Before that, when I still lived in Brooklyn, 45 minutes would have been nothing, because I walked that much every day, going from subway to home to work to everywhere. But Chicago was different. Chicago has a sucky public transportation system, and so you have to own a car to get anywhere. Previously, if it was 8 blocks away, I walked it without a second thought. Now nothing is only 8 blocks away, and everything requires a car. If I want exercise, I need a machine.

So it was me against the machine. I gave it a name inside my head: Grendmill, and I was Ceciliawulf, the heroine who, in an astonishing feat of role-reversal, would rip its arm off and hang it from the doorpost.

For several months, the treadmill was my enemy, and time after time, I would defeat it and its time and its incline and step it up, always a little, the next time. I got to the point where I was doing 2.9 miles per hour on a 10 degree incline.

The incline, which always seemed impossible to me at first, began to be something I could defeat. But speed? It took me six months to progress from 2.5 to 2.9. And no matter what I did, I couldn't break 3 for longer than 20 minutes. I felt ridiculous, absolutely ridiculous. Felt? Feel.

So anyway, now Matt's got me working on distance. He made me reduce my speed and go for miles instead. If I'm going to be walking 26 miles for Avon, my body has to be accustomed to walking for long periods of time. Okay, I get that. And I'm doing it. I started at 3, did 3.5 the next day, did 4 miles the day after that, and, well, back to only 3.5 the day after that. But okay. My body is getting used to walking for 90 minutes at a time. I'm raising the speed a little, because it frustrates me to be going backward. My hip was hurting a little the day I did 4 miles, and so he told me to reduce the speed again.

I want to defeat the monster. I could write an epic poem about it, in fact:

Hwaet! There was Ceciliawulf, scourge of many tribes,
Wrecker of mead-benches, rampaging among foes,
This terror of hall-troops had come very far,
But that villian Grendmill abided, waiting as the feet
Pounded upon its hallowed rubber belts,
I never heard before of a monster so fearsome,
Waiting, always waiting for the heroine to tempt it,
Two, it will allow, even three, but four:
The murderous monster will prohibit
This victory of the battle-scarred queen!

(Can you tell that I'm an English teacher? I'm one of the few people on the planet who actually likes Beowulf.)

Anyway, I brought up my speed problem with Matt yesterday, and he kept telling me how well I've been doing (which is nice, because I do need my occasional stroking), but then relented and gave me a plan.

First, he said I could try sprints. Set the treadmill to a quick speed and run it for as long as I can, then step off to each side to rest a minute, then go again. I thought about that for a little while, but it scared me. You see, I have a healthy respect for the beast, and I can just see it breaking my ankle to get back at me. (Actually, I have real fear: a couple of years ago I fell down the stairs and did terrible things to my tendons in my right ankle. It took six months before I could walk normally. Ever since then, I'm afraid of anything. You'll see me white-knuckled on any staircase to this day. It's embarrassing, but there you go.)

So I asked him for another solution. Okay, he said. How about sprints along the back of the gym?

I considered this one for a little while. This one is a possiblity, if I can only get over my paranoia. I'll be certain the whole time that people will be watching me. Actually, this is not so much paranoia, because I know people watch each other at the gym all the time. We all do it. I do it. Especially if there's a really lovely man with really lovely muscles and he's doing something that looks really hard. There was a man running up and down the stairs with a football yesterday, for instance. I watched him for a good, long time.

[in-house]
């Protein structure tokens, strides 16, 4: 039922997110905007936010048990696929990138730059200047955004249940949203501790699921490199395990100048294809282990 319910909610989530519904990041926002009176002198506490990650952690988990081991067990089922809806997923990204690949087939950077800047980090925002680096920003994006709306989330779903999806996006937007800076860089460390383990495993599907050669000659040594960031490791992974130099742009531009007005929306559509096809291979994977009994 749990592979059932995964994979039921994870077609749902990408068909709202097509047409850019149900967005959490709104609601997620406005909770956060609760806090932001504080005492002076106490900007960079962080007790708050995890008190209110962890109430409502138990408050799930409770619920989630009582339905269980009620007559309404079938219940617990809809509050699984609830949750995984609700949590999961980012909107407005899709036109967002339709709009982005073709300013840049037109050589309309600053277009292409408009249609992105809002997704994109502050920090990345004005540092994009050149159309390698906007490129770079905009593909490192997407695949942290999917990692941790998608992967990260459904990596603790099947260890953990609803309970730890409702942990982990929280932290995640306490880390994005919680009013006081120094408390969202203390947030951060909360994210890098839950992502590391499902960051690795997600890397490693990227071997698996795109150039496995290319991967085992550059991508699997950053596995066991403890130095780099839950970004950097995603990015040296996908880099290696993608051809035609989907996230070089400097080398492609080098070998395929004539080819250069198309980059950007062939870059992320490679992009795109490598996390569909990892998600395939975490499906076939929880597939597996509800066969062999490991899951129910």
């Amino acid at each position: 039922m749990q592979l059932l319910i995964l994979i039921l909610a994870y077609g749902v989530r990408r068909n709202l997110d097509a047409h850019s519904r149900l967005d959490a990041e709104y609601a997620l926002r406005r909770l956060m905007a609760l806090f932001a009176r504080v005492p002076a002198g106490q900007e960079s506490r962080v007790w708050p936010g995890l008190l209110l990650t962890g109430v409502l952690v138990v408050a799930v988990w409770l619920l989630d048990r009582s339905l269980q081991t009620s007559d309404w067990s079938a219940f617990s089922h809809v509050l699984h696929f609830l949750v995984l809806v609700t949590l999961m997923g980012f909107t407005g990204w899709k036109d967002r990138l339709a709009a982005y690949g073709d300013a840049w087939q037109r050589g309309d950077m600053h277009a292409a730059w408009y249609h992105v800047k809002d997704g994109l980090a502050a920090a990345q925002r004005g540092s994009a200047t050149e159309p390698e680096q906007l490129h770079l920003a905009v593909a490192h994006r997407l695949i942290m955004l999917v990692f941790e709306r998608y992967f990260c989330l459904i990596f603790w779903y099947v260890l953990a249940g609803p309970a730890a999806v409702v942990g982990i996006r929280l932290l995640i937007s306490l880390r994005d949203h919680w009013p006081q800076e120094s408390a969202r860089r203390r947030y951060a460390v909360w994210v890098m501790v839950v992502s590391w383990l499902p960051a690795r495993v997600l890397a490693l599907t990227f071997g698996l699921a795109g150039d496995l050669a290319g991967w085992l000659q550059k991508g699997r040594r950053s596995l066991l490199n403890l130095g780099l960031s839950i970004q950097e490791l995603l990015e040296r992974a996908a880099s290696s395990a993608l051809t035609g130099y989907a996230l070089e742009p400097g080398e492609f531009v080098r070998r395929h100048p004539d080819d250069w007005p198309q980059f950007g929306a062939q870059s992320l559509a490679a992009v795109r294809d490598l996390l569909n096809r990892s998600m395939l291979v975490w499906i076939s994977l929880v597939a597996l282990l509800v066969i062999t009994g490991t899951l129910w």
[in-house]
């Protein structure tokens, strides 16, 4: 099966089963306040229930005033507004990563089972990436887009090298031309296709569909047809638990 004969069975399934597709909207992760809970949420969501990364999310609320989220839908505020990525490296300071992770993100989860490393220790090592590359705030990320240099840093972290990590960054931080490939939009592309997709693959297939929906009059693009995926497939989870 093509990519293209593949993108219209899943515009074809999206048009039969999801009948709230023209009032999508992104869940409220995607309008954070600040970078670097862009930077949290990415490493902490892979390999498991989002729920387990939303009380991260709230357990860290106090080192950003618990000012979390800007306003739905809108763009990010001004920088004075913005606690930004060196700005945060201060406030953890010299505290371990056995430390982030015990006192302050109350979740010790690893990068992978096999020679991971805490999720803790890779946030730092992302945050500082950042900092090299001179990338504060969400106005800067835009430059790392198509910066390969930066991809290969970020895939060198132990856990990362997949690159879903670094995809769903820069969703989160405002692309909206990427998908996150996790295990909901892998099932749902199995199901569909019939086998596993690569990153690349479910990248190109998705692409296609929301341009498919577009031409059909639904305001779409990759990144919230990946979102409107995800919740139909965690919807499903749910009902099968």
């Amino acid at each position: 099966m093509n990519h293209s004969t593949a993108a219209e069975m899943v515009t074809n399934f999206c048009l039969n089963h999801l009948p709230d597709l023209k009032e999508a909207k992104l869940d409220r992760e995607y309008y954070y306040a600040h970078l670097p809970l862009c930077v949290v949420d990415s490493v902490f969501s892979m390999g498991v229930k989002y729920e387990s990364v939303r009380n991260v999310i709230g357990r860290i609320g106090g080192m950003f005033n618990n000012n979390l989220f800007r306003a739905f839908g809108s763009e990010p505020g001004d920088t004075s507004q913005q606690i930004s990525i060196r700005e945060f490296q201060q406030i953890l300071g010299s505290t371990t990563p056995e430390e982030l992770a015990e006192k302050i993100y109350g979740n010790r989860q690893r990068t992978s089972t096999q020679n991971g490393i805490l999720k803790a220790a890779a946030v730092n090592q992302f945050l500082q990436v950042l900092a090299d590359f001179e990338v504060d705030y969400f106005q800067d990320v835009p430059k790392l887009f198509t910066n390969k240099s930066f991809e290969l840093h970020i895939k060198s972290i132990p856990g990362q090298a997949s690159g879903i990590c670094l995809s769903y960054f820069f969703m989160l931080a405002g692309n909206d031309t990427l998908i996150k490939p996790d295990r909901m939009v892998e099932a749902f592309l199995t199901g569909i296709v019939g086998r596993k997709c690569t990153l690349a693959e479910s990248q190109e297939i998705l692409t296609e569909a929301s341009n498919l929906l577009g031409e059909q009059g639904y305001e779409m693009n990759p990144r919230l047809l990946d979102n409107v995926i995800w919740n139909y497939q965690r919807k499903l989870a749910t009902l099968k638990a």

In the end, if the problem is being winded, I have to let myself be winded. If it takes ten seconds for that to happen, so be it. That's ten seconds where I've been faster. The next time, Matt claims, it will take fifteen seconds. Soon enough, I'll be faster and I won't even know how I got there. I have to push myself until I'm hitting that point that I'm afraid of or else I'll never get beyond that point.

So okay. I want to run in the Shamrock 8K race in March, and I don't want to be the 29,999th finisher. I want to be at least 15,000th. Ha. It's like that Snapple commercial. I'm very happy being number 3.

Wednesday, January 2, 2008

John Denver's Head

You always see these studies in the news about how Americans are way down toward the bottom of test scores for math and science. Back in the eighties, when we feared everybody, everybody thought that Japan would overtake America as the world's superpower. Turns out, Japan was worried because they couldn't create anything. Americans were always inventing things that the Japanese engineers perfected. Alexander Graham Bell invented the telephone, but Nokia perfected the cell phone. They were proud of how the world wanted to buy Japanese products, but obsessed with their lack of creativity.

And, like any other nation, when there's a cultural problem, they blame the educational system.

In fact, they're so interested in addressing this problem that they've set up the Fulbright Memorial Fund, a program that brings 600 American teachers each year to Japan. Their idea is that if we can have a conversation about the differences in the way we do things, Japanese teachers can learn how to make their students think more creatively and American teachers can learn how to help their kids do better on tests. I was one of those teachers.

I spent the first part of my trip in Tokyo sitting in seminars and seeing the sights and the second part of the trip in Iwate prefecture, which is in the North. That was where I really got to see Japan.

When you walk into a Japanese classroom, no matter what the grade level, the desks are all situated in rows. When the sensei enters the room, the lead student stands up and shouts something. (I never did find out what it was.) Then, the rest of the students stand and shout something back. Sensei bows, the students bow back, and everybody sits down.

I was floored the first time I saw this happen.